Remember when the internet was young? Back in the 90s, people used modems that made funny sounds when logging on. Connections often did not work, and when they did, they were so slow that you could barely load a newspaper page. To call this virtual reality seemed a bit of a stretch.
AR moves the internet into the real world
But the virtual is getting more real continuously. Augmented Reality (AR) for online shopping is a case in point. It keeps creating real use cases that generate real profits. Not just for internet giants like Amazon and Google, but for everyone who is selling online.
What AR does, said Ori Inbar, a venture capital investor in Augmented Reality, during a talk at the Columbia Business School, is “moving the internet off screens and into the real world.” This makes it easier for consumers to buy online.
AR technology is now so mature that you don’t need to be a venture capitalist to make it work for you.
With the right partner, every online store can bring 3D images of any object, for instance products from the web store, into the real environment as seen through the camera app on the user’s smartphone.
This enables the customer to try out virtual products before deciding to buy the real thing. For instance, the user can take a look if a poster from the web store would look good on his wall, if this lamp would really be nice on her desk, or what the sofa would look like from the other side if you virtually placed it in front of the window.
“Shoppers are 11 times more likely to buy when they try AR-services at home”
This means that the customer’s phone now functions as a holodeck for the web store’s products.
“The user can reposition the virtual object at will, change its size, turn it around, look at it from all sides – and order it with one click through the camera app”, says Michael Keppe, partner at Impala.
This virtual “hands on” approach makes a big difference. 61 per cent of consumers say they prefer retailers with AR experience. 71 per cent state that they shop more often when using AR, while 40 per cent of consumers say they are willing to pay more for a product that they can customize in AR.
The most direct approach to use this technology is web based AR. Its key advantage is that the end user does not need a special app, let alone dedicated gear. All the user needs is a browser and a smartphone. Scanning a code from the browser window will place the virtual object in the real environment on the phone’s display.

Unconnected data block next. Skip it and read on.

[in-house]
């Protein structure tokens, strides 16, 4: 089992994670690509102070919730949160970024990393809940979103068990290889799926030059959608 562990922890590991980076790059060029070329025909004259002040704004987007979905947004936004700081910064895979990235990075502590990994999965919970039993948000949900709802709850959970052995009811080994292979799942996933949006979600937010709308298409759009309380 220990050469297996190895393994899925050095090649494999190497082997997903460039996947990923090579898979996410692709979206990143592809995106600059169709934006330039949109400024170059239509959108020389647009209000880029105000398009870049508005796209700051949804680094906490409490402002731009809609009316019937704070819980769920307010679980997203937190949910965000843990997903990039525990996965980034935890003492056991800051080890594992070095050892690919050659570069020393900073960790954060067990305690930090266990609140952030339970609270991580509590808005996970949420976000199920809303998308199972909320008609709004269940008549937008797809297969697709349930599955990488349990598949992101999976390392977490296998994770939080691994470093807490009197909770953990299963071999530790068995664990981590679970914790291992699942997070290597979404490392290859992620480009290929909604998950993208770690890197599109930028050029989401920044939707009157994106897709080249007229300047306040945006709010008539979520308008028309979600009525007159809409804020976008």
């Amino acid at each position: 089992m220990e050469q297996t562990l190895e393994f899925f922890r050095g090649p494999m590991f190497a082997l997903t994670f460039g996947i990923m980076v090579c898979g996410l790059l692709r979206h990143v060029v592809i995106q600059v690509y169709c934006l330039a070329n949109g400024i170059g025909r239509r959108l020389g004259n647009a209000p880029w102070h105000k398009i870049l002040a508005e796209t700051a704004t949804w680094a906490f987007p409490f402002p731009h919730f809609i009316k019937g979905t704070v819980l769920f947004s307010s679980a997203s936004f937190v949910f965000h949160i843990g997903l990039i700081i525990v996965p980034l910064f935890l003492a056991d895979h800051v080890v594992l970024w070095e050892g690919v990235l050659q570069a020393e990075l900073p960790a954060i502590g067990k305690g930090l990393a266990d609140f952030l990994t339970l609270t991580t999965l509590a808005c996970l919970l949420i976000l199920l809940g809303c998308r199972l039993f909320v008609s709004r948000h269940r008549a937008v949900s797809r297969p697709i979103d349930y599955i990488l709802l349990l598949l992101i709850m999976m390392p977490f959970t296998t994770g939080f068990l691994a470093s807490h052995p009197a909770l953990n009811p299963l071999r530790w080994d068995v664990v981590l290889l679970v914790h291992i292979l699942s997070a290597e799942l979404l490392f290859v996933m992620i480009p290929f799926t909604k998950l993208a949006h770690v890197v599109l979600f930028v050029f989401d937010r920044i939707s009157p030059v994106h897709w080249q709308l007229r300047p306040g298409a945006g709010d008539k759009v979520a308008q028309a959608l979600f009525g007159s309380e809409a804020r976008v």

“For the customer”, says Keppe, “this is so easy that your granny can do it.”
The decisive step to move the content from the online store off the screen and into the real world is to create digital twins – 3D models – of the products in question.
“All we need to do this is a set of photos”, says Ekaterina Glushinskaya, 3D Production Manager at Impala’s 3D team. “These don’t need to be artfully crafted product shots. In many cases, photos taken with a smartphone camera are sufficient to produce a 3D model.”
The next step is to turn such 3D models into WebAR codes. Once Ekaterina and her team did this, the codes can be easily integrated into the web store in question so customers can beam the digital twins into their apartment.
This goes a long way to solve a key problem for online shopping: Enabling the customer to get “in touch” with the product before making a decision.
The result of giving the customer this option is remarkable. Shoppers are “11 times more likely to buy” when they try AR-services at home, according to Sally Huang, director of visual technologies at Houzz, a leading platform for home design in Palo Alto, California.
This is what one would expect: Enabling customers to try out a virtual product in their own home lowers the threshold to make a purchase.
This is why Impala Services works to lower the threshold for its clients to integrate WebAR into their online stores. In order to do so, it offers customs made services from start to finish – from creating the first 3D models to implementing the solutions that will get that digital twin onto the customer’s sofa.